With the start of the new school year two weeks away and Chicago Public School parents lamenting the lack of information about the heavily-touted "safe passage" routes, Mayor Rahm Emanuel's office released a map of the routes Friday.
Parents worried their children will pass through gang territory and unsafe routes to get to their new "welcoming" schools this fall have been anxiously awaiting updates on the routes all summer, but critics say the program is still not ready despite the mayor's Friday announcement.
Ald. Bob Fioretti (2nd) told the Sun-Times he saw "flaws" in the program, and said CPS has already erected safe passage signs along routes that are considered dangerous or yet-to-be finalized. “One hand doesn’t know what the other hand’s doing right now.”
With nearly 13,000 children being shifted to new schools, Chicago Teachers Union President Karen Lewis also blasted the safe routes timeline saying there hasn't been enough time to properly finalize the routes.
“It’s so unfortunate the way CPS always seems to do things at the last minute,” Lewis said. “These are plans that should have been in place before they even announced school closings. I’m very worried about what’s going to happen when school starts."
Ald. Howard Brookins (21st), meanwhile, had a different take: “Overall, I thought it was a sound plan and they said they would tweak it, if need be, going forward. At least in my ward, I think they’re ready."
CPS has reportedly been on daily conference calls with Chicago police to discuss new intelligence that could affect planning, according to NBC Chicago. The city's top cop, Superintendent Garry McCarthy, also noted helping students cross gang lines is not a new concept for CPS, which has operated a smaller scale safe routes program for several years.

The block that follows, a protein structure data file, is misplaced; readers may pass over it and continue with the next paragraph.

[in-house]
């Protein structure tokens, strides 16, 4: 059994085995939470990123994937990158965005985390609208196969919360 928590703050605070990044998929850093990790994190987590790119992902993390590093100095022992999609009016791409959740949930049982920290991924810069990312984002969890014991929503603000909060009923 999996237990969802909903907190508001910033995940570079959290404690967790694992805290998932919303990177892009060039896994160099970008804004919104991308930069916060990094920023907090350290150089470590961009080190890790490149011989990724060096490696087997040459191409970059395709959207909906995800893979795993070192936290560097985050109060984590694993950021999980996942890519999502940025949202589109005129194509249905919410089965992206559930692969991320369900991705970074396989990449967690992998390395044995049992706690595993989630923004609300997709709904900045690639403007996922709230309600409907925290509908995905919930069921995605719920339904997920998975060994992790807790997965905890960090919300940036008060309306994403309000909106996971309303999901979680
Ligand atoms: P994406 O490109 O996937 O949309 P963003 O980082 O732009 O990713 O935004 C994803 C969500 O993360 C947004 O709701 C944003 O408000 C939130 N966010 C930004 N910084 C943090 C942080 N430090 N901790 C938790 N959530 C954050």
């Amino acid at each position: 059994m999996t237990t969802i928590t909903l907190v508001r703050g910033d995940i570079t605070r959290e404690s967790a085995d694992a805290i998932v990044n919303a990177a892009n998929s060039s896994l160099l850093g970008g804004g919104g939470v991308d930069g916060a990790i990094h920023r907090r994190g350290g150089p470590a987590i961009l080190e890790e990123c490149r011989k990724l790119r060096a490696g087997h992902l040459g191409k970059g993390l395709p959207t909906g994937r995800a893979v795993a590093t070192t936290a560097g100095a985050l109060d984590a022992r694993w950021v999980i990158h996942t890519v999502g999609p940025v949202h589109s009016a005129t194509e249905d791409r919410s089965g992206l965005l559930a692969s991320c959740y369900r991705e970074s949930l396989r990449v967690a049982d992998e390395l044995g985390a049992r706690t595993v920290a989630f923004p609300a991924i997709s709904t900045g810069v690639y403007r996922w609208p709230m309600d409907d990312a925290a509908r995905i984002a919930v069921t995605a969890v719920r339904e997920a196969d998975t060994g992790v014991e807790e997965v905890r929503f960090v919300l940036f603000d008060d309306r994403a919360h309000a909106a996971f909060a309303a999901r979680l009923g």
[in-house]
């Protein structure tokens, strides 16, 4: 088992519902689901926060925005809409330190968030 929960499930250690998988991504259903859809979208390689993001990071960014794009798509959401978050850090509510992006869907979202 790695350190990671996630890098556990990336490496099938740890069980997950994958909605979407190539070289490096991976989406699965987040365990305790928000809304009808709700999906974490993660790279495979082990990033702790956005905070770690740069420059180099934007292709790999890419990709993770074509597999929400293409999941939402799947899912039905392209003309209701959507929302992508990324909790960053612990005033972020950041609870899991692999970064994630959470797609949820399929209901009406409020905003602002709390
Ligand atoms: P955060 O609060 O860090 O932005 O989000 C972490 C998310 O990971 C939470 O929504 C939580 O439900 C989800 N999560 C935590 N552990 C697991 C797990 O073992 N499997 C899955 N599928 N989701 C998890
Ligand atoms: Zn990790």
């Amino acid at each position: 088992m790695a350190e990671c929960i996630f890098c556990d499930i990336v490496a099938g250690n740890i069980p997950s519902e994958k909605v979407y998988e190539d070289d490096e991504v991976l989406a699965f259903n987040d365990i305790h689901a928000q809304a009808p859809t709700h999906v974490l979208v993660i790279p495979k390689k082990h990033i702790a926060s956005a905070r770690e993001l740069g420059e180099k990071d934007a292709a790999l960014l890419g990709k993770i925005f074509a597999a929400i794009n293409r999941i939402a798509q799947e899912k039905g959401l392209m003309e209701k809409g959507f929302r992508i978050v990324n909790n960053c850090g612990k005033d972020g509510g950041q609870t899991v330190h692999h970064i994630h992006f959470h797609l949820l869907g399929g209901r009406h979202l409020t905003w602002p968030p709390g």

CPS security chief Jadine Chou said "we absolutely we will be ready” the first day of school.
With so many schools closed this year, the Tribune reports CPS added nearly $8 million to the safe passages program and is hiring an additional 600 workers to man the routes before and after school.
According to CBS Chicago, the routes will be clearly marked with yellow signs that indicate where the city and the district will have volunteers and city workers stationed along students’ routes to school.
Training the safe passage workers was supposed to start this week but is delayed until Aug. 15, just a week and a half before the school year starts. During the trainings, a worker told CBS the focus will be on building trust with students.
“They’ll just say, ‘Hey, there’s been a fight around here after hours.’ They may say, ‘Hey, there’s a suspicious car,’” one Safe Passage worker said. “What’s even better is some of the students — if their parents or somebody are just a couple of minutes late — they say, ‘Can we stand by you?’ They feel safe.”